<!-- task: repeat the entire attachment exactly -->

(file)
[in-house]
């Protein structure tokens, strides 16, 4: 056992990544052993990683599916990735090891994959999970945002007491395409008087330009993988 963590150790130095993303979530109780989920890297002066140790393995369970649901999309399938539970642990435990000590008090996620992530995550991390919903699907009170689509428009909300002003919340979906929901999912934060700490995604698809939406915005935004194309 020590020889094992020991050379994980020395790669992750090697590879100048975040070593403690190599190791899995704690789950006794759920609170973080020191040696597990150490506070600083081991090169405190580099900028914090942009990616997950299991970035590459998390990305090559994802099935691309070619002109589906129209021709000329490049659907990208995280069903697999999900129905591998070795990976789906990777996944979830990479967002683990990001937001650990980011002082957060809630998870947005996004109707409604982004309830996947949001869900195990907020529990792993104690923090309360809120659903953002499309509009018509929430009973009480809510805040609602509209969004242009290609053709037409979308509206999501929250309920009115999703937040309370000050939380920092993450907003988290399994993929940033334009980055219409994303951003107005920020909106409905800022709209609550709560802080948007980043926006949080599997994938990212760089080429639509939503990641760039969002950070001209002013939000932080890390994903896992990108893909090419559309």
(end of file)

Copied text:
[in-house]
């Protein structure tokens, strides 16, 4: 056992990544052993990683599916990735090891994959999970945002007491395409008087330009993988 963590150790130095993303979530109780989920890297002066140790393995369970649901999309399938539970642990435990000590008090996620992530995550991390919903699907009170689509428009909300002003919340979906929901999912934060700490995604698809939406915005935004194309 020590020889094992020991050379994980020395790669992750090697590879100048975040070593403690190599190791899995704690789950006794759920609170973080020191040696597990150490506070600083081991090169405190580099900028914090942009990616997950299991970035590459998390990305090559994802099935691309070619002109589906129209021709000329490049659907990208995280069903697999999900129905591998070795990976789906990777996944979830990479967002683990990001937001650990980011002082957060809630998870947005996004109707409604982004309830996947949001869900195990907020529990792993104690923090309360809120659903953002499309509009018509929430009973009480809510805040609602509209969004242009290609053709037409979308509206999501929250309920009115999703937040309370000050939380920092993450907003988290399994993929940033334009980055219409994303951003107005920020909106409905800022709209609550709560802080948007980043926006949080599997994938990212760089080429639509939503990641760039969002950070001209002013939000932080890390994903896992990108893909090419559309």